The market research firm reported that bakery outlets enjoyed the biggest bump of quick-service channels (QSR), with sales rising by 6% and visits by 2% in the past fiscal year ending in April. The category overall saw those numbers jump nearly 20%.
Gen Z consumers (aged 16 to 24) visited 15% more often in the past year, making bakeries the second fastest-growing segment for this age group. Those over the age of 50 also increased their trips to the bakery more than any other segment.
“Say the word ‘bakery’ and some might think of a traditional ‘old school’ family-run business that sets to work each day well before dawn turning out bread, savory bakes, pastries and cakes for sale across the counter,” said Peter Linden, insight manager for NPD’s UK foodservice division.
“Those outlets still exist throughout Britain. But there are many other ambitious outlets already competing head-on with the big high street names.”
He added that competition will ‘heat up.’
“Bakery chains are ideally suited to riding some of the big trends in British foodservice and have responded imaginatively to consumer demand for convenience.”
A go-to for snacks to-go
British consumers already turn to bakeries for on-the-go eats to the tune of £1.2bn ($1.5bn). In fact, eight of 10 bakery purchases fall into that category, according to NPD. But the UK’s total takeaway market has surpassed the £20bn ($25bn) mark, up from only £1bn just five years ago, meaning ‘there is clearly room to grow.’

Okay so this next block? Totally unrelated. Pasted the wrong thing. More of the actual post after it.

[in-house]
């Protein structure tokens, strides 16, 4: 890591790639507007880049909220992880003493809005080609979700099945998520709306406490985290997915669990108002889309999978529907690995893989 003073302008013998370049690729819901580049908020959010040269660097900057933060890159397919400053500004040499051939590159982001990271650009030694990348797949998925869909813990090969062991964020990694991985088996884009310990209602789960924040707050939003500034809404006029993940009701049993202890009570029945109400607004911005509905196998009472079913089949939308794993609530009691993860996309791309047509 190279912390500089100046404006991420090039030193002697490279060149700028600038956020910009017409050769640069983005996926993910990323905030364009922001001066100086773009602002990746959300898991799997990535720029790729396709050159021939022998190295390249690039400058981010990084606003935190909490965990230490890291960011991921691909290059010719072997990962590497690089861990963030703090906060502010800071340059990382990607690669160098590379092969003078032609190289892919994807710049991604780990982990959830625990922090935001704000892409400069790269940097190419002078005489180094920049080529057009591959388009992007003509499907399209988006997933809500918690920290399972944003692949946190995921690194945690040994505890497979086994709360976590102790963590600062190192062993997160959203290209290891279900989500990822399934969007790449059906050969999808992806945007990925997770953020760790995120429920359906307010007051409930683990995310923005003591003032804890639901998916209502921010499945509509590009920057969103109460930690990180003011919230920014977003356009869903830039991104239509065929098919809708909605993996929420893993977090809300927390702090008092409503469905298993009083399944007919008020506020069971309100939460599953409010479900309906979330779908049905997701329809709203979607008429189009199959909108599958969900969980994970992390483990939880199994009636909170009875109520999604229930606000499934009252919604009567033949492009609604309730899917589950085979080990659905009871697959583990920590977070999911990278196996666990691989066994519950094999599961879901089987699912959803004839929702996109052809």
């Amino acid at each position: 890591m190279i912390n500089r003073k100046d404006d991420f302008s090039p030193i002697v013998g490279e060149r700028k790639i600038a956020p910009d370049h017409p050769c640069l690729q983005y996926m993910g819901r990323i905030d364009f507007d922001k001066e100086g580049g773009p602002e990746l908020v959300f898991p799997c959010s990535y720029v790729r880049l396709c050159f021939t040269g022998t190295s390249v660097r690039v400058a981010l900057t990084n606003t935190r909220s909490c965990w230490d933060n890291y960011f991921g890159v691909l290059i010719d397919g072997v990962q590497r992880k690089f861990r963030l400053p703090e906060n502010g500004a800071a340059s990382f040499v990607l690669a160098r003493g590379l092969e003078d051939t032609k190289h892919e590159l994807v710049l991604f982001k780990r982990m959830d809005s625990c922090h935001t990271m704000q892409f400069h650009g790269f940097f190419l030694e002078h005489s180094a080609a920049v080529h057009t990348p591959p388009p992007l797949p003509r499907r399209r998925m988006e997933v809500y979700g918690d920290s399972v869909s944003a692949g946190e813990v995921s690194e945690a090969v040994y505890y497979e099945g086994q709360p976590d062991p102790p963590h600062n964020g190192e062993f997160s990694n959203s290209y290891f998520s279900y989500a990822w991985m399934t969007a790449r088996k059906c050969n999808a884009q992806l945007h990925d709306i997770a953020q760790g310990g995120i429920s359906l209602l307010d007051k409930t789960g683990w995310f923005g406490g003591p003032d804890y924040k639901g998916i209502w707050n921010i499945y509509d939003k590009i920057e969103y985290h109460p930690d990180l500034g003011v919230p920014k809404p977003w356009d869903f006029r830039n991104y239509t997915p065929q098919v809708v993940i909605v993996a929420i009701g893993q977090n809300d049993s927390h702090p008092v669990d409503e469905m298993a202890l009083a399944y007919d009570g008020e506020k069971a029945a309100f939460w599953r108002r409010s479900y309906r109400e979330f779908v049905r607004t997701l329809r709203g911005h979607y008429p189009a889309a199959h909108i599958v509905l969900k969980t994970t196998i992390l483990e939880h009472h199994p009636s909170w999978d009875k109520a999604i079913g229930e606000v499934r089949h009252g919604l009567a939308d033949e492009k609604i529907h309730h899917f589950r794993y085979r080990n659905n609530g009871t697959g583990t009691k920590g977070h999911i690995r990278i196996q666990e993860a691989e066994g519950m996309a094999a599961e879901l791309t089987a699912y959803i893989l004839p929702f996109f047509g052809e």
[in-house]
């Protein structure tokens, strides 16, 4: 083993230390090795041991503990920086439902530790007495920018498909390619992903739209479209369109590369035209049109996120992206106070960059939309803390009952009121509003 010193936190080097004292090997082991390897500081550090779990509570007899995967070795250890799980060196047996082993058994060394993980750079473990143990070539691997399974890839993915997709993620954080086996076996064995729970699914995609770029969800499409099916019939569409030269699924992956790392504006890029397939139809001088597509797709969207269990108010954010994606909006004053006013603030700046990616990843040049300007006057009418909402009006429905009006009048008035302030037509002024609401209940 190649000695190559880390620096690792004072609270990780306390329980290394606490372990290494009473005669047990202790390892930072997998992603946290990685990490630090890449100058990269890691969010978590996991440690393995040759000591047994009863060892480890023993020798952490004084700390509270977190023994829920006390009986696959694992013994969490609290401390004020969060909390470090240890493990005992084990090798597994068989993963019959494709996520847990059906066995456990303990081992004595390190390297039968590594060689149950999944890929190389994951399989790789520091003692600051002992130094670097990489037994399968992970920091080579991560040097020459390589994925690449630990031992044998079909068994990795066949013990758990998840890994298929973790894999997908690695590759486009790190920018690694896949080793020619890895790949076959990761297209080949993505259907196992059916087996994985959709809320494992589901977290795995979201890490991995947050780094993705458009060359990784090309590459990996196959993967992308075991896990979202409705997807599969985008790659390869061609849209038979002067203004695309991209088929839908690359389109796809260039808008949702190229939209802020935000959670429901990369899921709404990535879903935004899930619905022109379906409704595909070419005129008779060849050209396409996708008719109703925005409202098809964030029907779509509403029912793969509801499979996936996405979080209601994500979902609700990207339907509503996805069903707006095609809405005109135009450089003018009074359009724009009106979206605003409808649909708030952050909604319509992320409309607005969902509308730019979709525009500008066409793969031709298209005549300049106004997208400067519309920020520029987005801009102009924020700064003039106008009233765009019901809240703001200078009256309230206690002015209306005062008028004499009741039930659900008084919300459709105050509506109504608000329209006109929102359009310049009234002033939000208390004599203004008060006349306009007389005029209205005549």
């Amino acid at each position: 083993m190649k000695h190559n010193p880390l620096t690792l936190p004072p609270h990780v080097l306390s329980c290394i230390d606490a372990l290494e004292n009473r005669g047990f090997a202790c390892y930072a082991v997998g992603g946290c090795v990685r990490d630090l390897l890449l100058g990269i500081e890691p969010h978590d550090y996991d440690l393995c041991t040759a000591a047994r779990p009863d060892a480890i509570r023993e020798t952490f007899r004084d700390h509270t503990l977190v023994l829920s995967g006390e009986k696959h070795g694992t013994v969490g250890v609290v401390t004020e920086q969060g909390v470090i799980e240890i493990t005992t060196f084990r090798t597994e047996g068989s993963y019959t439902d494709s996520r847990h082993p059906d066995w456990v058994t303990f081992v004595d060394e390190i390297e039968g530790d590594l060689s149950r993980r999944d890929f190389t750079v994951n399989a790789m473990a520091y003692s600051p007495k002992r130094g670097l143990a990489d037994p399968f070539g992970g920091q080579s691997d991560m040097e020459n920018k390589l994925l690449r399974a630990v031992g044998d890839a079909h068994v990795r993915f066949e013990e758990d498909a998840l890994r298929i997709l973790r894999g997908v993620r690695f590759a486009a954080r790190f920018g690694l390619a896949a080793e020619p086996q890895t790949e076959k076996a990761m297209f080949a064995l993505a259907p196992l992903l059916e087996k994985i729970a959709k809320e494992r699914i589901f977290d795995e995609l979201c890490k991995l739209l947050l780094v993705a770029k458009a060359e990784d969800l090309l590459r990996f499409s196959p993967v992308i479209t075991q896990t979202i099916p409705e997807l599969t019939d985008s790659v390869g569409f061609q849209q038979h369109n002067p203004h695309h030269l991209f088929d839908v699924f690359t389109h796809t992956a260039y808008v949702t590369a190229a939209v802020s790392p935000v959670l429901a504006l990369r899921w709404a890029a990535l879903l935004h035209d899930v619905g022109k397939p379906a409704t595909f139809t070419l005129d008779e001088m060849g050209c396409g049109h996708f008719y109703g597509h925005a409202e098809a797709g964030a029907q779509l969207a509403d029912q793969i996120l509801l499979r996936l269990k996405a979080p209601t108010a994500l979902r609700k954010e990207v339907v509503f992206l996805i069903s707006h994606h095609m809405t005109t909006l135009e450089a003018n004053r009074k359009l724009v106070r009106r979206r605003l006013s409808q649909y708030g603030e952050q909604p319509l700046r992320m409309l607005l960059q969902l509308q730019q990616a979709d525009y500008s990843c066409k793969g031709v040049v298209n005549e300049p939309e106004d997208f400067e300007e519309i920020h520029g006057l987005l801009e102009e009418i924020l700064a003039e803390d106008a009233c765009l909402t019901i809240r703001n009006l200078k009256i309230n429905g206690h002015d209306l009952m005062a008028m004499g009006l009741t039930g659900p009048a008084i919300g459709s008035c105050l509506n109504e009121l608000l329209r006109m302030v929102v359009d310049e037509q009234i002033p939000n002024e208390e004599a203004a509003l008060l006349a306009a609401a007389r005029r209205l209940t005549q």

NPD contends that bakeries could improve their click-and-collect sales from their current share of 3%. Delivery can also provide an additional boost, having grown more than 60% in the past year alone, alongside a 47% increase in value.
On the upside, consumers are increasingly walking into bakeries over other QSRs or convenience stores to find snacks, boosting sales in that subset by 10% from last year – more than any other QSR segment. NPD attributed this rise in part to deals and promotions, which attracted nearly 1.5bn visits.
“Many businesses – small and large – are moving away from their traditional bakery offering to a sharper food-to-go focus,” said Linden.
“This involves putting on good coffee, offering new food choices such as pizza, salads, pasta, hot sandwiches, croissants, pastries and much more, and meeting the demand for click & collect and delivery.
“Bakeries by their very nature focus on food-to-go and this is where the growth is, with sales in this part of Britain’s total OOH [out-of-home] market having grown by 8% in the year to April 2019.”
He recommends that bakeries pursue growth by pushing to-go and delivery orders, especially at breakfast and on weekends. They can also benefit from expanding or doubling down on dayparts outside their typical morning and mid-day service.
For instance, Panera – known for its pastries and sandwiches – is testing dinner in Lexington, Kentucky. The menu will feature flatbreads, rice and quinoa bowls, and two hot sandwiches.